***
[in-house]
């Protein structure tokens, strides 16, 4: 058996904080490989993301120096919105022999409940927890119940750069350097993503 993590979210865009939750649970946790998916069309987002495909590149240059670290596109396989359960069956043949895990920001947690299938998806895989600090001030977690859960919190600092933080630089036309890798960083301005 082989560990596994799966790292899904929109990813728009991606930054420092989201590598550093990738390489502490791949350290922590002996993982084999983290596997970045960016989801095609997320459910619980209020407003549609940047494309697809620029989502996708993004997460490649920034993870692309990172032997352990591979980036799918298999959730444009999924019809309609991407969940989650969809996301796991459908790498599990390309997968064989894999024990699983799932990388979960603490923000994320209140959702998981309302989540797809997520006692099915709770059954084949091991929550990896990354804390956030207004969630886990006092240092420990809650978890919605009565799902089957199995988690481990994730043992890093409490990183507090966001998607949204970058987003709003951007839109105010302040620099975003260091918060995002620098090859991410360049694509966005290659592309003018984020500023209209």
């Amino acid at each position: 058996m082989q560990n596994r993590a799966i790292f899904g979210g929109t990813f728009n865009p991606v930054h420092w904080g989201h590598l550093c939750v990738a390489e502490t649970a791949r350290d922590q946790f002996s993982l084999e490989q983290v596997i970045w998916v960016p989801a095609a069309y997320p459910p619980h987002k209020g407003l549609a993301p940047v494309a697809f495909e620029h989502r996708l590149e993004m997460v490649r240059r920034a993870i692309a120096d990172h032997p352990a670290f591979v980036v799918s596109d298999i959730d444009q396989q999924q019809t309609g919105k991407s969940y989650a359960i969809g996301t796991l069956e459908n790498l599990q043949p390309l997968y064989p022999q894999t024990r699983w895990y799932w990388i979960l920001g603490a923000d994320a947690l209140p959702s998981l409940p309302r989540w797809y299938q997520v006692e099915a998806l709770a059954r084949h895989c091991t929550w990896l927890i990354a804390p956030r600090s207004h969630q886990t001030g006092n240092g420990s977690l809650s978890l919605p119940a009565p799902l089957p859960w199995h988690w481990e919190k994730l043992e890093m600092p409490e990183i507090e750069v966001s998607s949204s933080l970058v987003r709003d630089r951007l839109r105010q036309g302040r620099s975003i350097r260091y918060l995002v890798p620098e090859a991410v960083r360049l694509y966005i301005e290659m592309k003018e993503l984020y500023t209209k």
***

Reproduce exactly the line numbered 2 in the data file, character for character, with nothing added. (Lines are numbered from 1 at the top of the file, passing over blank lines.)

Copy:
């Protein structure tokens, strides 16, 4: 058996904080490989993301120096919105022999409940927890119940750069350097993503 993590979210865009939750649970946790998916069309987002495909590149240059670290596109396989359960069956043949895990920001947690299938998806895989600090001030977690859960919190600092933080630089036309890798960083301005 082989560990596994799966790292899904929109990813728009991606930054420092989201590598550093990738390489502490791949350290922590002996993982084999983290596997970045960016989801095609997320459910619980209020407003549609940047494309697809620029989502996708993004997460490649920034993870692309990172032997352990591979980036799918298999959730444009999924019809309609991407969940989650969809996301796991459908790498599990390309997968064989894999024990699983799932990388979960603490923000994320209140959702998981309302989540797809997520006692099915709770059954084949091991929550990896990354804390956030207004969630886990006092240092420990809650978890919605009565799902089957199995988690481990994730043992890093409490990183507090966001998607949204970058987003709003951007839109105010302040620099975003260091918060995002620098090859991410360049694509966005290659592309003018984020500023209209």